In short, possibility comes "from the particular opportunities that our particular place in history presents us with." This theme appears throughout the varied anecdotes, but is it groundbreaking information? At times it seems an exercise in repackaged carpe diem, especially from a mind as attuned as Gladwell's. Nonetheless, the author's lively storytelling and infectious enthusiasm make it an engaging, perhaps even inspiring, read.

Emotional Intelligence 2.0 is another of my favorites in this genre. I recommend it strongly because, unlike Gladwell's book, Emotional Intelligence 2.0 shows you how to become an outlier...

678 of 759 people found the following review helpful.
34 stars for fun, but 2 stars for originality
By Nick Tasler
Gladwell has done it again...sort of. I would have categorized this book as a 4 or 5 star read like his previous two installments--Blink and The Tipping Point, except he lost a few originality points this time around.

Gladwell's knack for making a reader say "huh, interesting..." is something for other writers to marvel at. I'm convinced that he could pen a book called "Green: It's the color of grass," and he would write it in such a way that would inspire most of us to say "huh...who knew?!?"

But in the case of Outliers the "huh..." factor has little to do with the ideas found in the book, and are almost exclusively the result of Gladwell's keen sense of how to make the ordinary and mundane sound exciting and new. This is especially true in the two chapters devoted to debunking the myth that intelligence is the key to success. Unfortunately, Dan Goleman beat him to the punch way back in 1995 with his book "Emotional Intelligence: Why it matters more than IQ." With a quick sleight of hand, Gladwell cites Robert Sternberg's label of "practical intelligence," instead of calling it emotional intelligence. But let's be honest, here, the only difference is Goleman says "tem-ay-toe," and Gladwell says "tem-ah-toe."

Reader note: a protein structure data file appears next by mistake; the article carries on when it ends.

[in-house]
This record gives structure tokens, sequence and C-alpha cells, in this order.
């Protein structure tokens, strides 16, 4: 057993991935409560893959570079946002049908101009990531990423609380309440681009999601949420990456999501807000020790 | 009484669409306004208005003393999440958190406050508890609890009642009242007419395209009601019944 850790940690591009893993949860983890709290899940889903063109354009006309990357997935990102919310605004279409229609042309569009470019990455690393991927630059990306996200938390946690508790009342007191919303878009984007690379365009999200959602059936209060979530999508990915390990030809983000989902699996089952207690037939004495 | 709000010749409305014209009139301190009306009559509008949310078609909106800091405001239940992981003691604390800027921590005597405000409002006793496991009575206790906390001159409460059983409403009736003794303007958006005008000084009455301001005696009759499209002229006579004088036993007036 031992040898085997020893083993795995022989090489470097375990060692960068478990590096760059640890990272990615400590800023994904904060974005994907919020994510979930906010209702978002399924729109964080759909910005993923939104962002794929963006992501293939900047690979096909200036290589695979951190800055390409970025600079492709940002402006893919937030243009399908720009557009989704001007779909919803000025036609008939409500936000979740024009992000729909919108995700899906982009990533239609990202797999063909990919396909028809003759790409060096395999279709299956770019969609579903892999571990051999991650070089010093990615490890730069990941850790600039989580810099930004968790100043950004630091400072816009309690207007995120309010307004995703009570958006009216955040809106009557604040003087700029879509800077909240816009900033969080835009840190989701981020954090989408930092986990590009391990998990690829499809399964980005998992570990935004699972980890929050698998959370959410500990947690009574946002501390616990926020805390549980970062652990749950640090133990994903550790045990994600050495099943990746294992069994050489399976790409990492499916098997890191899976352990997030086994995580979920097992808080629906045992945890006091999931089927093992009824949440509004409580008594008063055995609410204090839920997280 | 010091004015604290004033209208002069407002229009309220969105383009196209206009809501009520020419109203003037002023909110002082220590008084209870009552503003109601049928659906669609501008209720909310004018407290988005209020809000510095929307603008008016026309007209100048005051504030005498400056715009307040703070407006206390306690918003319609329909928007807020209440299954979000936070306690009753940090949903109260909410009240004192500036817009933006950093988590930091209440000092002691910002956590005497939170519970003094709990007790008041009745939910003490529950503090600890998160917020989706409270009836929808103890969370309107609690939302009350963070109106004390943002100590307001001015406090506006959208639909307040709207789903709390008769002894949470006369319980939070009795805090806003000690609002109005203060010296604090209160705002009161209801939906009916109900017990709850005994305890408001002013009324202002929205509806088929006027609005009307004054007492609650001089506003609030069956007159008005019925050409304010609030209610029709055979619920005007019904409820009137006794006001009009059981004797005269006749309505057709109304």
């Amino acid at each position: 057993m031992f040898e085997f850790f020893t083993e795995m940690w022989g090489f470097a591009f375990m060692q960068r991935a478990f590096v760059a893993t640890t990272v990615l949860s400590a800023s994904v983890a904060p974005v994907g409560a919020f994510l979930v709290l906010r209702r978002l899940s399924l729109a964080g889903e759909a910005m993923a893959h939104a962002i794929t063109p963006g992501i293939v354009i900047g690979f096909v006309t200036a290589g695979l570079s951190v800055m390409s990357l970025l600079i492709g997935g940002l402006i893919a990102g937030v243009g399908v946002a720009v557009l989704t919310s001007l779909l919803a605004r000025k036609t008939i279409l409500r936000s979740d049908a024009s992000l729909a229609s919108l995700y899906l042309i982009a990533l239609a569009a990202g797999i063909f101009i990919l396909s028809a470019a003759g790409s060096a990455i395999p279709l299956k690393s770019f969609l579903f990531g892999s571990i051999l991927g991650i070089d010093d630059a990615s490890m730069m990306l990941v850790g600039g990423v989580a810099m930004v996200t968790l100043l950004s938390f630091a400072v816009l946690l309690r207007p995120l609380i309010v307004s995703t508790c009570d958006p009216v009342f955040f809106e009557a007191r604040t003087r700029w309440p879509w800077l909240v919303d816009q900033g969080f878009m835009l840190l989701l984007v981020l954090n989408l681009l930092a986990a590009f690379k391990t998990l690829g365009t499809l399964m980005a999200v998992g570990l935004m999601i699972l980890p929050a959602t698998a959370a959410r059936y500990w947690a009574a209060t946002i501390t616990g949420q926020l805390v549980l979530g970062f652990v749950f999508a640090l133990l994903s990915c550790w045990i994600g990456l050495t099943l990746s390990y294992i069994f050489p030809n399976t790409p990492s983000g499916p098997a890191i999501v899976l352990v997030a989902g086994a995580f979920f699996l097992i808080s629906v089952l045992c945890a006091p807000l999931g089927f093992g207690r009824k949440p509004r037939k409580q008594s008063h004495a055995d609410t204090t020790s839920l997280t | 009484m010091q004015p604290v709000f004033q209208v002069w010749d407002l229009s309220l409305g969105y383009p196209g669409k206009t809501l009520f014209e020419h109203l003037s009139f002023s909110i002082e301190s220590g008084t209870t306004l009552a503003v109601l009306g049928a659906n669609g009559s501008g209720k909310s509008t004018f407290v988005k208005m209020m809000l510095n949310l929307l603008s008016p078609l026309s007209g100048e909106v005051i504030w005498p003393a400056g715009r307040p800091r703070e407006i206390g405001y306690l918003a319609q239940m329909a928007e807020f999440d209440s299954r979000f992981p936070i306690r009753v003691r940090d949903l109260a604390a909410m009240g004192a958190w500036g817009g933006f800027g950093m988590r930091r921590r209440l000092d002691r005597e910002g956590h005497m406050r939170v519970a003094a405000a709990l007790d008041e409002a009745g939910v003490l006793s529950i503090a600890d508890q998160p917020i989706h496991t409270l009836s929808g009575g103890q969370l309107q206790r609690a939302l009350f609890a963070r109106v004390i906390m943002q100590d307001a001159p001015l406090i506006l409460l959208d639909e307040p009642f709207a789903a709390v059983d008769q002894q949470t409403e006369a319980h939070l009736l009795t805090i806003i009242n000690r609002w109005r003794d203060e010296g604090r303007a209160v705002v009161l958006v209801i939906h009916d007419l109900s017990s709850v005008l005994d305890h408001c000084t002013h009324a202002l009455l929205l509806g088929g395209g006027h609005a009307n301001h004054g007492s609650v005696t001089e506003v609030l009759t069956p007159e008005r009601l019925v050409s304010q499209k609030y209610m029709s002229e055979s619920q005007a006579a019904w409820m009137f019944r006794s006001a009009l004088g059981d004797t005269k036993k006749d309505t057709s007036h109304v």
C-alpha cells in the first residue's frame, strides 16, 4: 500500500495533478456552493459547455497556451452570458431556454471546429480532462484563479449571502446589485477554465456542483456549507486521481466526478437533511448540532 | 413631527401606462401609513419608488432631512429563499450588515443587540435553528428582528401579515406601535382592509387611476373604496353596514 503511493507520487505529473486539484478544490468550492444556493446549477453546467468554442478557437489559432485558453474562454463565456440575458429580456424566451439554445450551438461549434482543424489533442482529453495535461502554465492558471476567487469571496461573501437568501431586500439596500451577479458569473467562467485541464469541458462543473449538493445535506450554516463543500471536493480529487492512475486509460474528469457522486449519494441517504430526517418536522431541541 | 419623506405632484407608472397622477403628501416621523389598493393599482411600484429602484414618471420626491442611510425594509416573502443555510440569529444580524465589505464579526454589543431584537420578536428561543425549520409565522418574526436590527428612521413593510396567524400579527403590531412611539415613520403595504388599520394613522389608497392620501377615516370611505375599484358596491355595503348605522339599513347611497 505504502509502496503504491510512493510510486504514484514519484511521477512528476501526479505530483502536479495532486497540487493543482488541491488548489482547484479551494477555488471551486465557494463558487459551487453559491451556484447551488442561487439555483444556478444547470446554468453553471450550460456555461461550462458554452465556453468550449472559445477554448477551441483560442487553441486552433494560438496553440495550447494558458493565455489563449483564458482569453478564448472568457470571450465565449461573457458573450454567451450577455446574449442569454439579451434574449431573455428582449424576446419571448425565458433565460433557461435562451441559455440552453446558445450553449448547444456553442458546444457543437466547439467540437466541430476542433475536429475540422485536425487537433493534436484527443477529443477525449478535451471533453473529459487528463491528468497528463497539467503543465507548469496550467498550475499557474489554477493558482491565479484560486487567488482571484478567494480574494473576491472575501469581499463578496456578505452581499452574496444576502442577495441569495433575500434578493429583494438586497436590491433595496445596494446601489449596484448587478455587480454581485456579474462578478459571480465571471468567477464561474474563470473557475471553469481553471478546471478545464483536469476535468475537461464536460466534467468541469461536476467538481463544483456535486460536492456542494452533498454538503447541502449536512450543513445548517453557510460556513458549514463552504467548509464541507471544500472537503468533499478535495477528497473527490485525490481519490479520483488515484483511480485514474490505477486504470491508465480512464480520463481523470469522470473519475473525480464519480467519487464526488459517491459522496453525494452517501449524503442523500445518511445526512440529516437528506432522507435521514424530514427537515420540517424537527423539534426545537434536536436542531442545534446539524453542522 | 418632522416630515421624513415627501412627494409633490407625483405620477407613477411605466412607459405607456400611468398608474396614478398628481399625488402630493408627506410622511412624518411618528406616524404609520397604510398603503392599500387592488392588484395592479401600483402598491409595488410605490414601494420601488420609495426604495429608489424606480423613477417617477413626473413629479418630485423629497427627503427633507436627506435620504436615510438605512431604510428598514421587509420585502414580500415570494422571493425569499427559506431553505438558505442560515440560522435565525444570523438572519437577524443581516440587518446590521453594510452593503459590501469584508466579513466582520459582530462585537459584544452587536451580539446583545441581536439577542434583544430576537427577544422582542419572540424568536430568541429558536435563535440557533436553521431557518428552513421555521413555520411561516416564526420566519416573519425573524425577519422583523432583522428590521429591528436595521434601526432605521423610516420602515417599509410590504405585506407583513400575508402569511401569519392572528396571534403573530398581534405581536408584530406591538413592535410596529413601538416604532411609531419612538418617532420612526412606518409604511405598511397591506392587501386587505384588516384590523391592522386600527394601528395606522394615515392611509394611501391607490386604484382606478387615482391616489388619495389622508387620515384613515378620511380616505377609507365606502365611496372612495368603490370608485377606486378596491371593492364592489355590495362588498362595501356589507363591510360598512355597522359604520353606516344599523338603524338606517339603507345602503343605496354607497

The other flaw is that nothing in it is terribly useful for practical application. It's no secret to anyone in the business of hiring that most selection techniques are abysmal predictors of on-the-job success. What we are left with as a takeaway from Outliers is that factors of chance like the ability to practice a skill for 10,000 hours--mostly during childhood--is the key to predicting future success. Get your kids started today...as long as you know when the next Industrial Revolution or Internet Age is going to occur. Aside from emotional intelligence (aka "practical intelligence") most of these are factors that we just can't do much about. Unfortunately, we already knew that.

Alas, however, Malcolm Gladwell is a professional writer, and not a professional researcher. If readers keep that in mind, they won't be too disappointed by the methods or originality of the research. His job is to weave together an interesting story, which is something Gladwell does exceedingly well. If all you want is some good entertainment and fodder for cocktail party discussions, Outliers might make a nice addition to your bookshelves.